Columbia Meeting

Columbia residents met at the Chestnut Street home of Sharon Lintner on Jan. 6, 2019 as opposition grows to a tax hike and revolving loan program.

Several Columbia residents with concerns about a 21 percent tax hike, a controversial loan program and issues surrounding governmental transparency are hoping to gain four borough council seats up for grabs this year.

Since mid-December, concerned residents have huddled at the Chestnut street home of resident Sharon Lintner hoping to find solutions to shortcomings they see from the council, including transparency and taxpayer considerations.

“We’re ready to stop this madness,” Lintner said in a telephone interview Tuesday.

Columbia Borough Council President Kelly Murphy, Vice President John Novak as well as council members Marilyn Kress Hartman, and Cleon Berntheizel all have terms concluding at year’s end.

“They all seem to vote in lock step,” she added. “We need someone in there with common sense and reason and ask, ‘Do we need this?’”

The group, which on the verge of naming itself either “Operation: Clean Sweep” or “Columbia Concerned Citizens,” met Sunday with nearly three dozen residents discussing potential council candidates, Lintner said.

Transparency concerns

One of those candidates is Columbia resident and business owner Rose Weaver, who said her top issues as both a resident and candidate is transparency.

Many questions asked by Weaver and others get vague responses such as “we’ll look into that” or “we’ll get back to you,” with little follow up, she said.

One serious concern involving transparency occurred late last year after Lintner lodged a complaint with the district attorney’s office for an alleged improper vote of a property inspector position in a closed-doors meeting in November 2018.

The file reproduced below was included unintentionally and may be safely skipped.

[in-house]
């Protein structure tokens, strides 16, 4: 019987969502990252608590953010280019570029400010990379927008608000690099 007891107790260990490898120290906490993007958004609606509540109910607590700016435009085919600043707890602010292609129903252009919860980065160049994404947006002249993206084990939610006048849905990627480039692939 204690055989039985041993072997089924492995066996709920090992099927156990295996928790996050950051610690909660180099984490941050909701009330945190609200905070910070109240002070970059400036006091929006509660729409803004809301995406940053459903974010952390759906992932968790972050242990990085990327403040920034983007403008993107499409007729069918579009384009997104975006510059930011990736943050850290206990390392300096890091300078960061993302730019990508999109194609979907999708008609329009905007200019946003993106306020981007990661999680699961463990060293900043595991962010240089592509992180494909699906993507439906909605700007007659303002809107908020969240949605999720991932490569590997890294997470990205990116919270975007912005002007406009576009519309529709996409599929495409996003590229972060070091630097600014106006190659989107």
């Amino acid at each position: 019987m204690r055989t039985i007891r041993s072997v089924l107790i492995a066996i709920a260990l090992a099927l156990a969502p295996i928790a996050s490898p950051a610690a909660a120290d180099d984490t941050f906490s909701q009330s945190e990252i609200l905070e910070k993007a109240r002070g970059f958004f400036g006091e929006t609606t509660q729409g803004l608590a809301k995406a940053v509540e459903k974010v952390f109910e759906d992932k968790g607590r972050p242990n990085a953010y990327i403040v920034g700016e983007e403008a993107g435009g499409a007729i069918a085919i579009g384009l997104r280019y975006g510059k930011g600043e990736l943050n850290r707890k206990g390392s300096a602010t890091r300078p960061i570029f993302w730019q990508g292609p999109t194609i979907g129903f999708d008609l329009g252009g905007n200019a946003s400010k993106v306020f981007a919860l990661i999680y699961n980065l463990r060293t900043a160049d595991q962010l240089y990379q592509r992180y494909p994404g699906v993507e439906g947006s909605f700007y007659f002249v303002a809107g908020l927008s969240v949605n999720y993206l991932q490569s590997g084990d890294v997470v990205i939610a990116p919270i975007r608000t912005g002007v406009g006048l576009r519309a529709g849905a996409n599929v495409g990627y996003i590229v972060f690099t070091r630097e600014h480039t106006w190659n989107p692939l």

On Dec. 12, 2018, chief county detective Kent Switzer sent borough manager Rebecca Denlinger a warning letter, stating “now that you have been notified of the unlawful nature of the vote, upon complaint of a subsequent violation we will initiate an investigation of the Sunshine Act violation as it would have been done with full knowledge the action was unlawful.”

“If they’re going to do stuff like that, what are they doing that we’re missing?” Lintner said.

‘Four people control our futures’

Weaver, who owns Rose’s Deli and More on North 4th street, also finds an issue with the borough using as much as $1.5 million in taxpayer money for its revolving loan program.

The program, approved in an ordinance last March, allows for businesses to apply for low-interest loans for expansion or real estate purchases.

So far, one loan has been approved under the program — $250,000 to a company owned by Columbia businessman Don Murphy toward the purchase and renovation of Hinkle’s Restaurant on Locust Street.

Both Weaver and Lintner said they were opposed to the borough’s approach to spur economic development.

“I started my business with my own money (and) it is thriving and surviving,” Weaver said. “To fund one man’s dream at the taxpayer’s expense is not fair.”

Lintner, who is considering a run for council, said that while tensions are high, she’s worried about momentum fading before municipal elections on Nov. 5.

However, with recent attendance at her home meetings growing from about a dozen and swelling to more than 70 people, she’s optimistic for a change in the council.

“It just takes four votes — four yes votes to pass something through,” Lintner said. “Four people control our futures.”

An attempt to reach Murphy, Novak, Hartman and Berntheizel by telephone only elicited a response by Hartman, who declined comment aside from confirming she would not seek re-election.